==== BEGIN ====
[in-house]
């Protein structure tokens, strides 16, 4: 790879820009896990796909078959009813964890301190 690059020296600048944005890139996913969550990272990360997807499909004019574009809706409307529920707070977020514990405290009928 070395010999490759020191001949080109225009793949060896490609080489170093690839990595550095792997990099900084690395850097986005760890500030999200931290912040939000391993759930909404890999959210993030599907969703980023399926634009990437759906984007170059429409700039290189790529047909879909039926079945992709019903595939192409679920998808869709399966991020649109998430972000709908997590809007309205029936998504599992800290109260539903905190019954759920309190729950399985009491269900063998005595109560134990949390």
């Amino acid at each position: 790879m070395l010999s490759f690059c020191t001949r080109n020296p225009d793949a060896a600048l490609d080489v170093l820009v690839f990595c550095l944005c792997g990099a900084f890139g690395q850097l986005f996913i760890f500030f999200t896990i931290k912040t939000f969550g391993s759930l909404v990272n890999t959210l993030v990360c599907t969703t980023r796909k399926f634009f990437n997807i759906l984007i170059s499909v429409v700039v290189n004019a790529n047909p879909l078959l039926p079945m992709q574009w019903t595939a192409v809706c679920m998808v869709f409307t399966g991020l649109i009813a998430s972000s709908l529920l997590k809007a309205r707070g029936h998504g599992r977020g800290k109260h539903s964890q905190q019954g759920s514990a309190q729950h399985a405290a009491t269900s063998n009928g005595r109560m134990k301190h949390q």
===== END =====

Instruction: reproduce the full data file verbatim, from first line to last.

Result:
[in-house]
């Protein structure tokens, strides 16, 4: 790879820009896990796909078959009813964890301190 690059020296600048944005890139996913969550990272990360997807499909004019574009809706409307529920707070977020514990405290009928 070395010999490759020191001949080109225009793949060896490609080489170093690839990595550095792997990099900084690395850097986005760890500030999200931290912040939000391993759930909404890999959210993030599907969703980023399926634009990437759906984007170059429409700039290189790529047909879909039926079945992709019903595939192409679920998808869709399966991020649109998430972000709908997590809007309205029936998504599992800290109260539903905190019954759920309190729950399985009491269900063998005595109560134990949390």
């Amino acid at each position: 790879m070395l010999s490759f690059c020191t001949r080109n020296p225009d793949a060896a600048l490609d080489v170093l820009v690839f990595c550095l944005c792997g990099a900084f890139g690395q850097l986005f996913i760890f500030f999200t896990i931290k912040t939000f969550g391993s759930l909404v990272n890999t959210l993030v990360c599907t969703t980023r796909k399926f634009f990437n997807i759906l984007i170059s499909v429409v700039v290189n004019a790529n047909p879909l078959l039926p079945m992709q574009w019903t595939a192409v809706c679920m998808v869709f409307t399966g991020l649109i009813a998430s972000s709908l529920l997590k809007a309205r707070g029936h998504g599992r977020g800290k109260h539903s964890q905190q019954g759920s514990a309190q729950h399985a405290a009491t269900s063998n009928g005595r109560m134990k301190h949390q």